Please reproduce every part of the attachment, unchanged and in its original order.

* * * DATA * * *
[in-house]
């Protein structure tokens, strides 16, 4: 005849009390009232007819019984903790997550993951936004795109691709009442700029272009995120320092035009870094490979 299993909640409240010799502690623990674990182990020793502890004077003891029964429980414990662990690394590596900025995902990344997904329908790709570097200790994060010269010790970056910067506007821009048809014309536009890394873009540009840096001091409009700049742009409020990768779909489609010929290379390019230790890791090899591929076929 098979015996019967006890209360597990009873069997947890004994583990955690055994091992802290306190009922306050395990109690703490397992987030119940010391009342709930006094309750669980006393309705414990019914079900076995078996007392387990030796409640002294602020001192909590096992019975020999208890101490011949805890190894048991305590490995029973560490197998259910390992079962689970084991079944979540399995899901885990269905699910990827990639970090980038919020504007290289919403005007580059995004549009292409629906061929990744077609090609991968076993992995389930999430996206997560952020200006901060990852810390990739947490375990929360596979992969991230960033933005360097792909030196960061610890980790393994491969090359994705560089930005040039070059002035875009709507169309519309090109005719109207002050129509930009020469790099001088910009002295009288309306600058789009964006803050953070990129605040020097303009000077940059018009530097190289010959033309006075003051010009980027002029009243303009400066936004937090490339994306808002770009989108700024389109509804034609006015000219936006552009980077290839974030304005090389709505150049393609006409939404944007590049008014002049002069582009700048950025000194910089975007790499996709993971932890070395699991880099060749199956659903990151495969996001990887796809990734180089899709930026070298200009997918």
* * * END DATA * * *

[in-house]
């Protein structure tokens, strides 16, 4: 005849009390009232007819019984903790997550993951936004795109691709009442700029272009995120320092035009870094490979 299993909640409240010799502690623990674990182990020793502890004077003891029964429980414990662990690394590596900025995902990344997904329908790709570097200790994060010269010790970056910067506007821009048809014309536009890394873009540009840096001091409009700049742009409020990768779909489609010929290379390019230790890791090899591929076929 098979015996019967006890209360597990009873069997947890004994583990955690055994091992802290306190009922306050395990109690703490397992987030119940010391009342709930006094309750669980006393309705414990019914079900076995078996007392387990030796409640002294602020001192909590096992019975020999208890101490011949805890190894048991305590490995029973560490197998259910390992079962689970084991079944979540399995899901885990269905699910990827990639970090980038919020504007290289919403005007580059995004549009292409629906061929990744077609090609991968076993992995389930999430996206997560952020200006901060990852810390990739947490375990929360596979992969991230960033933005360097792909030196960061610890980790393994491969090359994705560089930005040039070059002035875009709507169309519309090109005719109207002050129509930009020469790099001088910009002295009288309306600058789009964006803050953070990129605040020097303009000077940059018009530097190289010959033309006075003051010009980027002029009243303009400066936004937090490339994306808002770009989108700024389109509804034609006015000219936006552009980077290839974030304005090389709505150049393609006409939404944007590049008014002049002069582009700048950025000194910089975007790499996709993971932890070395699991880099060749199956659903990151495969996001990887796809990734180089899709930026070298200009997918």